How to Make Everyday Tasks into Mindful Practice
My grandfather used to come home smelling of sun, damp earth and leaves. He would place in my hand, fresh berries, a wildflower, or sprigs of medicinal herbs he happened to come across the forest floor. No one loved nature more than my grandfather. He believed everything of nature carried a purpose.
He is gone now. So is his farm near the Mekong.
I tried to summon him while I was pulling weeds from the yard. I was in real need of a mind shift. When I do household chores, I’m often in danger of complaining.
Complaining is an act of stealing from gratitude.
I didn’t know this at the time but the reason my grandfather tended to his farm so lovingly and cheerfully was that every small chore was a means to a larger purpose. Feeding chickens, tending to his water buffaloes, mending nets, repairing leaky roofs. He viewed none of these tasks as inconveniences or unworthy of his attention. He gave them the same importance and focus as he did in dealing with people. In whatever task he was doing, his mind was never elsewhere nor did he complain. For my grandfather, work of any kind was a reflection of the person he was inside.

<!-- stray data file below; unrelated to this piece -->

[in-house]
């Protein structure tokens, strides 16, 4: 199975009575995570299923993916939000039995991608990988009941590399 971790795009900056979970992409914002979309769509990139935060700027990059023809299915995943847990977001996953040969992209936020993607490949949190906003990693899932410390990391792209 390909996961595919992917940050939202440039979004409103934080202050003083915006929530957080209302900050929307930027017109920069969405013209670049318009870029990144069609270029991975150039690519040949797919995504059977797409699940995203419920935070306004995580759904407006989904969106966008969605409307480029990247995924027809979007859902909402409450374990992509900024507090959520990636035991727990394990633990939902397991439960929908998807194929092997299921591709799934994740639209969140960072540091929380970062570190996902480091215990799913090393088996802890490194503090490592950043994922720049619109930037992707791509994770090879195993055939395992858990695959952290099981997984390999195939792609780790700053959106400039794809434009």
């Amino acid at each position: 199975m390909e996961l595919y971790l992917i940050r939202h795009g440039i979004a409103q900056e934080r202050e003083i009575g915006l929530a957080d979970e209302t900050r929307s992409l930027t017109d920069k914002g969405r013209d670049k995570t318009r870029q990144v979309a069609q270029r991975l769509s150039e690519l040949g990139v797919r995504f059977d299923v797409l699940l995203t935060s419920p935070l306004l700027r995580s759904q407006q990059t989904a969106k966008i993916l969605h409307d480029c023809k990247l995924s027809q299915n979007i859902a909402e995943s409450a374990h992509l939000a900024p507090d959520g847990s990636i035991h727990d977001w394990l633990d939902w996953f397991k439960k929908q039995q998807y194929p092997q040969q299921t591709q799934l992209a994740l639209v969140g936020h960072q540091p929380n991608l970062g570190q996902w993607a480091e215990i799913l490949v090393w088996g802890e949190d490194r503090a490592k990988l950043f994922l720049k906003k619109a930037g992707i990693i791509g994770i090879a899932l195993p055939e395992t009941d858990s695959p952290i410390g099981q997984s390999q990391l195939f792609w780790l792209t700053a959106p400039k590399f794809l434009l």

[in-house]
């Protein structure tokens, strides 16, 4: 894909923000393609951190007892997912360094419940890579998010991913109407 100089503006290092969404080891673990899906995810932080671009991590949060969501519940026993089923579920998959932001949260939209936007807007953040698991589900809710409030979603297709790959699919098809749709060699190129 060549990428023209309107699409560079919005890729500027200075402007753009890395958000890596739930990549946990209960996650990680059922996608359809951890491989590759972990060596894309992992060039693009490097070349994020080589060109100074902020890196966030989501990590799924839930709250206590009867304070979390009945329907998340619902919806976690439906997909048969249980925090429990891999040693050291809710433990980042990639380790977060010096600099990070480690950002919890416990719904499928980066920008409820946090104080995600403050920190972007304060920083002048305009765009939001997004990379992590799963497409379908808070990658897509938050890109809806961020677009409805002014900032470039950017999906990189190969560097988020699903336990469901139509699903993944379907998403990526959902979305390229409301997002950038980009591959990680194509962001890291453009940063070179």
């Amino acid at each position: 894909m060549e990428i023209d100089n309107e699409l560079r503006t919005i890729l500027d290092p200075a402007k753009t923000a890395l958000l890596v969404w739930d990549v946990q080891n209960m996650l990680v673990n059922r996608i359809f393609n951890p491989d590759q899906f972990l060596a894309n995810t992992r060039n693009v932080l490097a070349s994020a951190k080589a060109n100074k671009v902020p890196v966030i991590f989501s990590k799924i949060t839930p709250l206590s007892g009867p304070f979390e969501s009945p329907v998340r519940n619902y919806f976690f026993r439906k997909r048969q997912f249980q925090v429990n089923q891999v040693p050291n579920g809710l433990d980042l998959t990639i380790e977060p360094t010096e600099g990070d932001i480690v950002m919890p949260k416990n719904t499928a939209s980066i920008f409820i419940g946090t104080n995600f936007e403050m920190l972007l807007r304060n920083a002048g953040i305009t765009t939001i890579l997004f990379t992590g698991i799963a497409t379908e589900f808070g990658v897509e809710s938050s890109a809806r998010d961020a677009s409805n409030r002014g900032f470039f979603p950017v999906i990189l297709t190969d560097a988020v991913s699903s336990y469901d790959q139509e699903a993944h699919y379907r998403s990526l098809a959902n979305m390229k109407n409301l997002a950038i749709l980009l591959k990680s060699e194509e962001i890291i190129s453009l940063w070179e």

When you do something with intention, the acts of doing have a way of elevating beyond their ordinariness.
Even a seemingly mundane, lowly act of pulling weeds, carries benefits beyond your obvious need to have a nice lawn and a manicured yard:
- It is good mindfulness practice. It focuses your attention on the present moment.
- It is a physical activity that eliminates stress.
- You get to burn a few calories while enjoying the outside.
- It can be used as a releasing exercise to rid yourself of negativity. For example, as I pull the weeds, I say this mantra: “I am pulling poverty thoughts from my life.”
I also have a healthy respect for weeds. If they were to have the characteristics of people, I would admire them for these strengths:
- They persist. If you ignore them, they love it. They multiply, grow stronger, take roots. Dare I say it? They grow like weeds!
- They have a healthy sense of their place in the world. No matter how fancy your garden, they make themselves right at home.
- Ability to thrive against adversity. Go on, spray them with weed killers. More will come to take their place.
- They are determined. Unless you are willing to put in the time and effort, they will take a stronghold of your garden, and you will find it that much harder to get rid of them. They are determined to win.
What greater lessons have you learned from seemingly mundane chores?